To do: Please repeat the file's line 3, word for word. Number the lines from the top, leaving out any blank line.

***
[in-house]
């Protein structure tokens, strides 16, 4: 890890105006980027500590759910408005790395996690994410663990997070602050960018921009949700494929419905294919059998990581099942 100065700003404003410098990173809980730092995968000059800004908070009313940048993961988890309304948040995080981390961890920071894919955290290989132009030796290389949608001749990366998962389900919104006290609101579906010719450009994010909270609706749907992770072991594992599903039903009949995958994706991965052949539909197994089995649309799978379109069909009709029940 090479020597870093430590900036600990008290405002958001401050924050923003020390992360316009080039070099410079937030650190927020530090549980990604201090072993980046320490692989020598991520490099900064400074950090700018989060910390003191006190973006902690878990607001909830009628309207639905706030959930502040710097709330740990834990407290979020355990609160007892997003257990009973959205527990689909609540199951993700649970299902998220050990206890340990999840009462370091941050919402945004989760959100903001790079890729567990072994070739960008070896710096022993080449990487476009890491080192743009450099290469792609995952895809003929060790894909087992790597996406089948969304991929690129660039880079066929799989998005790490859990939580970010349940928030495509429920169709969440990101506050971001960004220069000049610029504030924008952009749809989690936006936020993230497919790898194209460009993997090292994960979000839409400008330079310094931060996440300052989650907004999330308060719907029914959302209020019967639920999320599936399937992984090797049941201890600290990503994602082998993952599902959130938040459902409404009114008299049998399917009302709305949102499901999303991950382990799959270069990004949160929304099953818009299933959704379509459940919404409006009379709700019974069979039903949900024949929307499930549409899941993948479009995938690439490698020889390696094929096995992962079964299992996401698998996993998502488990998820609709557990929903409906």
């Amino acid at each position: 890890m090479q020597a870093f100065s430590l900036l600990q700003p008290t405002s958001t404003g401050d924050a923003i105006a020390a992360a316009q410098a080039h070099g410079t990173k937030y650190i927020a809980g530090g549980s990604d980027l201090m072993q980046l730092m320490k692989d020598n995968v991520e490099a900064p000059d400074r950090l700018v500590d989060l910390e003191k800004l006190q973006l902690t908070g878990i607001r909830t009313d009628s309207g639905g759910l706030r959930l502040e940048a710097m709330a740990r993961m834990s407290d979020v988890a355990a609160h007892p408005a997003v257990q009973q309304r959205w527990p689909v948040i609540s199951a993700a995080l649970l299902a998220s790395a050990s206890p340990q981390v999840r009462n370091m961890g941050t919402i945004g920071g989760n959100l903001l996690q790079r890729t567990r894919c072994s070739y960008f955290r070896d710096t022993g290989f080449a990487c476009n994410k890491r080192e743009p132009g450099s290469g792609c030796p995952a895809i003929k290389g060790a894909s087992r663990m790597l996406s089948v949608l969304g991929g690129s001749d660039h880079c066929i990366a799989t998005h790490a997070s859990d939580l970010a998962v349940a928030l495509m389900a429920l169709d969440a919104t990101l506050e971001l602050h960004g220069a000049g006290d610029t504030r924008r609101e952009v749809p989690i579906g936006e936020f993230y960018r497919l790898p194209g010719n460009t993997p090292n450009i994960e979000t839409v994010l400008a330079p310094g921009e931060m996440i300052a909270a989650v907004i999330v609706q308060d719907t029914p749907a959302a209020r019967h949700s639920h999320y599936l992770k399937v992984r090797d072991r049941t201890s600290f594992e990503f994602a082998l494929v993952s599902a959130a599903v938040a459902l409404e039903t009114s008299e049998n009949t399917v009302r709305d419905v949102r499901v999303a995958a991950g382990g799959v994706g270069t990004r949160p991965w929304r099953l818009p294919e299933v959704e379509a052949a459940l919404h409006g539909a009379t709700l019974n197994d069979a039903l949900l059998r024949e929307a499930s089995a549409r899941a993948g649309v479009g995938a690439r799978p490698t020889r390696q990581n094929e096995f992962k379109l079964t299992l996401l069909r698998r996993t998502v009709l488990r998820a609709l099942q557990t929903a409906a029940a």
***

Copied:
């Amino acid at each position: 890890m090479q020597a870093f100065s430590l900036l600990q700003p008290t405002s958001t404003g401050d924050a923003i105006a020390a992360a316009q410098a080039h070099g410079t990173k937030y650190i927020a809980g530090g549980s990604d980027l201090m072993q980046l730092m320490k692989d020598n995968v991520e490099a900064p000059d400074r950090l700018v500590d989060l910390e003191k800004l006190q973006l902690t908070g878990i607001r909830t009313d009628s309207g639905g759910l706030r959930l502040e940048a710097m709330a740990r993961m834990s407290d979020v988890a355990a609160h007892p408005a997003v257990q009973q309304r959205w527990p689909v948040i609540s199951a993700a995080l649970l299902a998220s790395a050990s206890p340990q981390v999840r009462n370091m961890g941050t919402i945004g920071g989760n959100l903001l996690q790079r890729t567990r894919c072994s070739y960008f955290r070896d710096t022993g290989f080449a990487c476009n994410k890491r080192e743009p132009g450099s290469g792609c030796p995952a895809i003929k290389g060790a894909s087992r663990m790597l996406s089948v949608l969304g991929g690129s001749d660039h880079c066929i990366a799989t998005h790490a997070s859990d939580l970010a998962v349940a928030l495509m389900a429920l169709d969440a919104t990101l506050e971001l602050h960004g220069a000049g006290d610029t504030r924008r609101e952009v749809p989690i579906g936006e936020f993230y960018r497919l790898p194209g010719n460009t993997p090292n450009i994960e979000t839409v994010l400008a330079p310094g921009e931060m996440i300052a909270a989650v907004i999330v609706q308060d719907t029914p749907a959302a209020r019967h949700s639920h999320y599936l992770k399937v992984r090797d072991r049941t201890s600290f594992e990503f994602a082998l494929v993952s599902a959130a599903v938040a459902l409404e039903t009114s008299e049998n009949t399917v009302r709305d419905v949102r499901v999303a995958a991950g382990g799959v994706g270069t990004r949160p991965w929304r099953l818009p294919e299933v959704e379509a052949a459940l919404h409006g539909a009379t709700l019974n197994d069979a039903l949900l059998r024949e929307a499930s089995a549409r899941a993948g649309v479009g995938a690439r799978p490698t020889r390696q990581n094929e096995f992962k379109l079964t299992l996401l069909r698998r996993t998502v009709l488990r998820a609709l099942q557990t929903a409906a029940a």